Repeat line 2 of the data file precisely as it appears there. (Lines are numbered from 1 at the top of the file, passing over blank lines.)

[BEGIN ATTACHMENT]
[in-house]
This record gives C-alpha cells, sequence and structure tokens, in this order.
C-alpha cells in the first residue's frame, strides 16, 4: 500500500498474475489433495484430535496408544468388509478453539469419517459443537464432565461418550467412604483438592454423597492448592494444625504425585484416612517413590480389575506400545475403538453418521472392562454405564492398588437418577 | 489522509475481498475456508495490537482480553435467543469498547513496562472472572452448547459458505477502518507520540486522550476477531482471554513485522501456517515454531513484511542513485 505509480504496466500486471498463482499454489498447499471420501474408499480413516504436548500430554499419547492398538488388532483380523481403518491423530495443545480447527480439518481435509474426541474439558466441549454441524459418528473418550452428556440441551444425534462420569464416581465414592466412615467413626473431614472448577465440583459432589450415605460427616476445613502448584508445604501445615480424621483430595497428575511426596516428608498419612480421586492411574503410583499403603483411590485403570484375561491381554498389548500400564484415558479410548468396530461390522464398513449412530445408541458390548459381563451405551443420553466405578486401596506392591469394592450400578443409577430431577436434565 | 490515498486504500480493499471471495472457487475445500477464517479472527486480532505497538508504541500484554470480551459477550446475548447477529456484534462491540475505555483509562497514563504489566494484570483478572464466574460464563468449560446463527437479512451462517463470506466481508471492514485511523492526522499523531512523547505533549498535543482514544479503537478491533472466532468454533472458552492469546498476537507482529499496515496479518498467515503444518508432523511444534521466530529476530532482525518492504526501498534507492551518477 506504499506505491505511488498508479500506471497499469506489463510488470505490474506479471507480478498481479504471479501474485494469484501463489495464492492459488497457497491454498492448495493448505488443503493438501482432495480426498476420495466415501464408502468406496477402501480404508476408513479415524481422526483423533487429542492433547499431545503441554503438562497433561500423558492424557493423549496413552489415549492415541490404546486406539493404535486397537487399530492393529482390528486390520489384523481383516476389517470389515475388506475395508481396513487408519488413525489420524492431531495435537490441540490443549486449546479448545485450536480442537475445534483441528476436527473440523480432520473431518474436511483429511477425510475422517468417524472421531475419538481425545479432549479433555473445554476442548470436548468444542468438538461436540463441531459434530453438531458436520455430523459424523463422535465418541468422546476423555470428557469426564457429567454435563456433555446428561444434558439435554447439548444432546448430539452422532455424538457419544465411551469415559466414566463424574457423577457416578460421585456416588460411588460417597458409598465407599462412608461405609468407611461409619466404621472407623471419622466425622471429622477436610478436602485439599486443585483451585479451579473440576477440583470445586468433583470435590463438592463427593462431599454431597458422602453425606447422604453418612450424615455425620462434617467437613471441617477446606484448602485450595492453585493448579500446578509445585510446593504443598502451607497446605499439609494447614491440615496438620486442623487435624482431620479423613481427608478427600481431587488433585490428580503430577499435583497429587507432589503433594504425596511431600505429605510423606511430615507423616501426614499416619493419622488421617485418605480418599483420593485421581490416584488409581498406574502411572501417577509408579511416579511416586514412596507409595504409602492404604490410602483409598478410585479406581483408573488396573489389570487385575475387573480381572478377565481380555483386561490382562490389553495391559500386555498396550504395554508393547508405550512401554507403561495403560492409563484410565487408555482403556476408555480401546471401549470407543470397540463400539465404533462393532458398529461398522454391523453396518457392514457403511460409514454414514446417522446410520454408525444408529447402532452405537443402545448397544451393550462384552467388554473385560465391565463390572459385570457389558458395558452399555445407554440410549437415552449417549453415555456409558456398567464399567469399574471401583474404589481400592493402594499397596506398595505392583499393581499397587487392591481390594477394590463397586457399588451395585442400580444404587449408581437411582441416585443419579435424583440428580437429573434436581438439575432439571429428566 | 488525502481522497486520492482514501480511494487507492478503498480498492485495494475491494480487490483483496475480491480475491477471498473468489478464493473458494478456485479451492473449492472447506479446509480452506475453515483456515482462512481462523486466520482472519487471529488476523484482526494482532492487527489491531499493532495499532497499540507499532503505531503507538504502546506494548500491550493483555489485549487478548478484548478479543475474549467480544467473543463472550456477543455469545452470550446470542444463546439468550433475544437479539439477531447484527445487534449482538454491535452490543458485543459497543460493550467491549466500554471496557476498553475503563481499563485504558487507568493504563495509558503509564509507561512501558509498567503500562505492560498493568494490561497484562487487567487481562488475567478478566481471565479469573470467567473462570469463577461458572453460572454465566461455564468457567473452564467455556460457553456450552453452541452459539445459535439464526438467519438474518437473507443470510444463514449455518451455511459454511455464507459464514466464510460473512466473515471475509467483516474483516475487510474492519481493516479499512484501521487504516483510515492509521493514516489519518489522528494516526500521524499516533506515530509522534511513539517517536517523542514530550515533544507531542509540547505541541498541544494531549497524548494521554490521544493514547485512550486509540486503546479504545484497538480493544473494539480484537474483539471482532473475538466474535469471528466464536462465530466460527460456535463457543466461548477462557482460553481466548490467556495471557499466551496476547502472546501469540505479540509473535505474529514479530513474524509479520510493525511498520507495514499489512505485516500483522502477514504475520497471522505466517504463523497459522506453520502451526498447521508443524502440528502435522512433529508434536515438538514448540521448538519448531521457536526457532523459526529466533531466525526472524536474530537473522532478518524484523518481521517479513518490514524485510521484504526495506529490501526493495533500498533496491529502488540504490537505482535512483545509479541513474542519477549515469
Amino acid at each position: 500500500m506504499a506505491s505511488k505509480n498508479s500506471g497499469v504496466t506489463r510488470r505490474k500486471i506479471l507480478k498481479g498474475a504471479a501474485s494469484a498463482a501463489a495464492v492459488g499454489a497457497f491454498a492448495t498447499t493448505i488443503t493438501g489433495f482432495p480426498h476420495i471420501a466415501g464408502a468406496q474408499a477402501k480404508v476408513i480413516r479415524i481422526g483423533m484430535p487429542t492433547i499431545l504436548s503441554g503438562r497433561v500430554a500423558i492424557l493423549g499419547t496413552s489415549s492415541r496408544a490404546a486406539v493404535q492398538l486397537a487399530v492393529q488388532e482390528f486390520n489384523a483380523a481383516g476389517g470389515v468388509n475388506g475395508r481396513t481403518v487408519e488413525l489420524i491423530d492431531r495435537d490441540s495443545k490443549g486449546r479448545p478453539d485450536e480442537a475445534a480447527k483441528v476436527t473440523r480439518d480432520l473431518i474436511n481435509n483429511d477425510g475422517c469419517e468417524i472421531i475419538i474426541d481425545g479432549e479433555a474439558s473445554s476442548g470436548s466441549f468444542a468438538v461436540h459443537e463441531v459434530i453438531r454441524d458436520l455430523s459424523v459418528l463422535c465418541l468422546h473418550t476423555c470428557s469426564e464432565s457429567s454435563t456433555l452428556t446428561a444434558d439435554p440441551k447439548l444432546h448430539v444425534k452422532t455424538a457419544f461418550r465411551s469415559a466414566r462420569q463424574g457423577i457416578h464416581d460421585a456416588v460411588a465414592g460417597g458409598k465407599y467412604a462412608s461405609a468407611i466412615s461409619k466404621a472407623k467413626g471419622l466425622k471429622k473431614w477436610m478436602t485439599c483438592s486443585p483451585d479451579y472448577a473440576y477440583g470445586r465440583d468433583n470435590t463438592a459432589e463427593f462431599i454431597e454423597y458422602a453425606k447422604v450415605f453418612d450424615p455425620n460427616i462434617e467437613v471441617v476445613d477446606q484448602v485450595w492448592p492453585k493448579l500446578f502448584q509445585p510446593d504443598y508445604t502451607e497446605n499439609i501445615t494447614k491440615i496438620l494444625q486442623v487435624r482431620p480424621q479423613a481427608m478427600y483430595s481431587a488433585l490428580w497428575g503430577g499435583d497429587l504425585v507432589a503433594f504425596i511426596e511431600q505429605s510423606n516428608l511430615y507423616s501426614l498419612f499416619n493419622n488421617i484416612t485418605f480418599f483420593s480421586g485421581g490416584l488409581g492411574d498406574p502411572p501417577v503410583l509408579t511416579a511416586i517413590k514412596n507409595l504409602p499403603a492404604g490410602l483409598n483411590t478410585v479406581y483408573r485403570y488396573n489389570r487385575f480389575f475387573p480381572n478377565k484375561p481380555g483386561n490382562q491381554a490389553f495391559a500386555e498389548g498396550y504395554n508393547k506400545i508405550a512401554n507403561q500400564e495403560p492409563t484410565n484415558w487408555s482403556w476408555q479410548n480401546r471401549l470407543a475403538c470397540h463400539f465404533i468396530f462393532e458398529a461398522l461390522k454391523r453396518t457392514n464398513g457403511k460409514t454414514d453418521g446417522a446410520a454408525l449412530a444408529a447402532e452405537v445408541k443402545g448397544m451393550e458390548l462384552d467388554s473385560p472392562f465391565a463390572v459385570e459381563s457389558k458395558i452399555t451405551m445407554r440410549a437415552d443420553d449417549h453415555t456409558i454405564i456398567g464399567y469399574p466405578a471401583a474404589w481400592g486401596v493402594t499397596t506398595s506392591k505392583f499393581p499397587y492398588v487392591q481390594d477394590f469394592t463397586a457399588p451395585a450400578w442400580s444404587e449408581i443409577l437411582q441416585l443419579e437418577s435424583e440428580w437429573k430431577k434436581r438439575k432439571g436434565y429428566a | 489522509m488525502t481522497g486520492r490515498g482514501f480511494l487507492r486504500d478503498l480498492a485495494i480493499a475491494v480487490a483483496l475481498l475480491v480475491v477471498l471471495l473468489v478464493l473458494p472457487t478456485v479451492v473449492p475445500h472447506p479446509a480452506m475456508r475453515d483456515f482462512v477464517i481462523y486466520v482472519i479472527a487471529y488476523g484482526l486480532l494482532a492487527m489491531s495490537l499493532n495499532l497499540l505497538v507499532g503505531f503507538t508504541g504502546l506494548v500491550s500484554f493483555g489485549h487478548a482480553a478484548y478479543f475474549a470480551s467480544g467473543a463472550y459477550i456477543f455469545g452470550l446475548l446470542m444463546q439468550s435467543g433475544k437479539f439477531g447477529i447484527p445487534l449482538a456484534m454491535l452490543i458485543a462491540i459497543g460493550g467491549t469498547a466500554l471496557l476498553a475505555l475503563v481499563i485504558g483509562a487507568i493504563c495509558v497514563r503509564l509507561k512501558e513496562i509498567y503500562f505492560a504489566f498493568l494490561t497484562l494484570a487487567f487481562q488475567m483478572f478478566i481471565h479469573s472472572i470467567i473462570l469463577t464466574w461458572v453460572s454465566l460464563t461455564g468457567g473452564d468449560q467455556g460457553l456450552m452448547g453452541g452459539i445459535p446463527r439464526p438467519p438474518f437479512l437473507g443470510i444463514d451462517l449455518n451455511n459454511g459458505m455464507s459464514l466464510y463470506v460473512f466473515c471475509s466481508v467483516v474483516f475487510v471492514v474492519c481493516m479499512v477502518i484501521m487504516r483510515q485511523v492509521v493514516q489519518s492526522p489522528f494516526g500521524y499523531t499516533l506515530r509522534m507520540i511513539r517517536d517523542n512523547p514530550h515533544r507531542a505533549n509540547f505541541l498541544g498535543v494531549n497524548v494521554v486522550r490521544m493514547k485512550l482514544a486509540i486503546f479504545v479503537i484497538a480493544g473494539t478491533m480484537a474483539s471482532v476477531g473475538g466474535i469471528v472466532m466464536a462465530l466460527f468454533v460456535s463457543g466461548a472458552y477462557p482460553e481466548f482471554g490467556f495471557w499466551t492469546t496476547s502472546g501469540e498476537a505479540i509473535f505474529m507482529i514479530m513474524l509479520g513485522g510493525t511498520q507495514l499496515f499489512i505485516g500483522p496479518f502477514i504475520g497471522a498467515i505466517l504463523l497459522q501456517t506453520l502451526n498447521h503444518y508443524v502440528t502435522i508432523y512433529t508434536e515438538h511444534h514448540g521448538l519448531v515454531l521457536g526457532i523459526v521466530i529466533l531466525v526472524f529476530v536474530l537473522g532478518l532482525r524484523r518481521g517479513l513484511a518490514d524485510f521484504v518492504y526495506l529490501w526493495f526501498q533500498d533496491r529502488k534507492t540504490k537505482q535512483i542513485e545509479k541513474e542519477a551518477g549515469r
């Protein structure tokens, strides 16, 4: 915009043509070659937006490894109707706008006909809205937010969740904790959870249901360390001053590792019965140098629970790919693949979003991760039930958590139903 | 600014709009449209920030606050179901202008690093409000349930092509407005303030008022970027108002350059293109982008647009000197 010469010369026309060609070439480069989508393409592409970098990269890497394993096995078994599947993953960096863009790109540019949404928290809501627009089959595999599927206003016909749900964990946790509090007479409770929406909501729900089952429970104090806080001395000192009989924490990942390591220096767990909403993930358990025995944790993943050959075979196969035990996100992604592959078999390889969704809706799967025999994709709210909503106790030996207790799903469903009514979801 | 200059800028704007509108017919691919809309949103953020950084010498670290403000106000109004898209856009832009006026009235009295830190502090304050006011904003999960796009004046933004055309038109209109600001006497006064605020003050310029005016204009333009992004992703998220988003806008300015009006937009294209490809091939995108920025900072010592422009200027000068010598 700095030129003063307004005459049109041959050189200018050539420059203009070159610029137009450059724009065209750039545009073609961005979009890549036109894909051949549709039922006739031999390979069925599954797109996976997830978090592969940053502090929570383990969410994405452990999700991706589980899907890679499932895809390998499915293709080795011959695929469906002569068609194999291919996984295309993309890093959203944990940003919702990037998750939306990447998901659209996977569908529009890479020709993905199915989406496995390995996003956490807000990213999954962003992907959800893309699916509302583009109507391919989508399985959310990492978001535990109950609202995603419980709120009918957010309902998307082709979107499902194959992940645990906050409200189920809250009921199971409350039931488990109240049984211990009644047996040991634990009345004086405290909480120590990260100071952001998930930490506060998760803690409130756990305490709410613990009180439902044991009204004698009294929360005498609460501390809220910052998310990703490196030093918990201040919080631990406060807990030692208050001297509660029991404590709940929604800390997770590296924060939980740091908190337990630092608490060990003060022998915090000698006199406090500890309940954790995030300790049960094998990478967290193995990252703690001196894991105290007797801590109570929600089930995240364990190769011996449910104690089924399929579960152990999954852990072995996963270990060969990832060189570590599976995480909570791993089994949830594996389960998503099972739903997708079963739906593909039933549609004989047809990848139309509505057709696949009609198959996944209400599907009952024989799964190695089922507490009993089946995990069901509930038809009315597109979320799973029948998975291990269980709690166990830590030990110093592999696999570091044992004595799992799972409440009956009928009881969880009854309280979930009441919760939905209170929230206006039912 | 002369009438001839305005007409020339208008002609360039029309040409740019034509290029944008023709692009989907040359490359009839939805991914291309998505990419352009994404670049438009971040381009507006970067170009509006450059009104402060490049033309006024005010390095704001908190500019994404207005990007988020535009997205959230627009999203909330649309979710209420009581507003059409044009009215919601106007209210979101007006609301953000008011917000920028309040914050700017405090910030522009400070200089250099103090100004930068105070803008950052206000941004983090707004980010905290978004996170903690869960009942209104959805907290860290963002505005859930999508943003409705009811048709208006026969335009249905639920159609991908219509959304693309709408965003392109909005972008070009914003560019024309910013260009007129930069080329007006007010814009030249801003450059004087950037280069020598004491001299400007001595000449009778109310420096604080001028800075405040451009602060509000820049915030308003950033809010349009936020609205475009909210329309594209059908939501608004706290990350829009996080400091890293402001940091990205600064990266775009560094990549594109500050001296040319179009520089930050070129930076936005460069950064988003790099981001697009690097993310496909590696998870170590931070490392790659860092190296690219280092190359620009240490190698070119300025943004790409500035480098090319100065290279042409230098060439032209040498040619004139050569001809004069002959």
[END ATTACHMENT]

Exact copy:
This record gives C-alpha cells, sequence and structure tokens, in this order.